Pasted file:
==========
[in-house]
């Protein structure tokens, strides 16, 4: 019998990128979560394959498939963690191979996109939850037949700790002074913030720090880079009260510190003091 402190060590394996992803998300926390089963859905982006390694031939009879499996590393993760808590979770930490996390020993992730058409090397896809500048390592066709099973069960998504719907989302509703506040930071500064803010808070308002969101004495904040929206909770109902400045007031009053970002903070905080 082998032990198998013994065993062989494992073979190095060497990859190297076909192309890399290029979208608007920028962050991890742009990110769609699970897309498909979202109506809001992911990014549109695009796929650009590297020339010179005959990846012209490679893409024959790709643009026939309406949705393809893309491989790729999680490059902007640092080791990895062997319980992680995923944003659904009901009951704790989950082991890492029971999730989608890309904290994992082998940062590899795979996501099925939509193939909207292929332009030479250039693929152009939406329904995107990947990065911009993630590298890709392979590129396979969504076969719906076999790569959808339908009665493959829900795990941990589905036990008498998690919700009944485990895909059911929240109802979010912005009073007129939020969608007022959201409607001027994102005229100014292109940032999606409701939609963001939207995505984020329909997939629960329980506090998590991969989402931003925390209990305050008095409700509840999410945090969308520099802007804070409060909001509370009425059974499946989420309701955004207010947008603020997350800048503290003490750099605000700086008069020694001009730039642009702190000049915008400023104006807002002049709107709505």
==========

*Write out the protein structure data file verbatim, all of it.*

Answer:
[in-house]
């Protein structure tokens, strides 16, 4: 019998990128979560394959498939963690191979996109939850037949700790002074913030720090880079009260510190003091 402190060590394996992803998300926390089963859905982006390694031939009879499996590393993760808590979770930490996390020993992730058409090397896809500048390592066709099973069960998504719907989302509703506040930071500064803010808070308002969101004495904040929206909770109902400045007031009053970002903070905080 082998032990198998013994065993062989494992073979190095060497990859190297076909192309890399290029979208608007920028962050991890742009990110769609699970897309498909979202109506809001992911990014549109695009796929650009590297020339010179005959990846012209490679893409024959790709643009026939309406949705393809893309491989790729999680490059902007640092080791990895062997319980992680995923944003659904009901009951704790989950082991890492029971999730989608890309904290994992082998940062590899795979996501099925939509193939909207292929332009030479250039693929152009939406329904995107990947990065911009993630590298890709392979590129396979969504076969719906076999790569959808339908009665493959829900795990941990589905036990008498998690919700009944485990895909059911929240109802979010912005009073007129939020969608007022959201409607001027994102005229100014292109940032999606409701939609963001939207995505984020329909997939629960329980506090998590991969989402931003925390209990305050008095409700509840999410945090969308520099802007804070409060909001509370009425059974499946989420309701955004207010947008603020997350800048503290003490750099605000700086008069020694001009730039642009702190000049915008400023104006807002002049709107709505």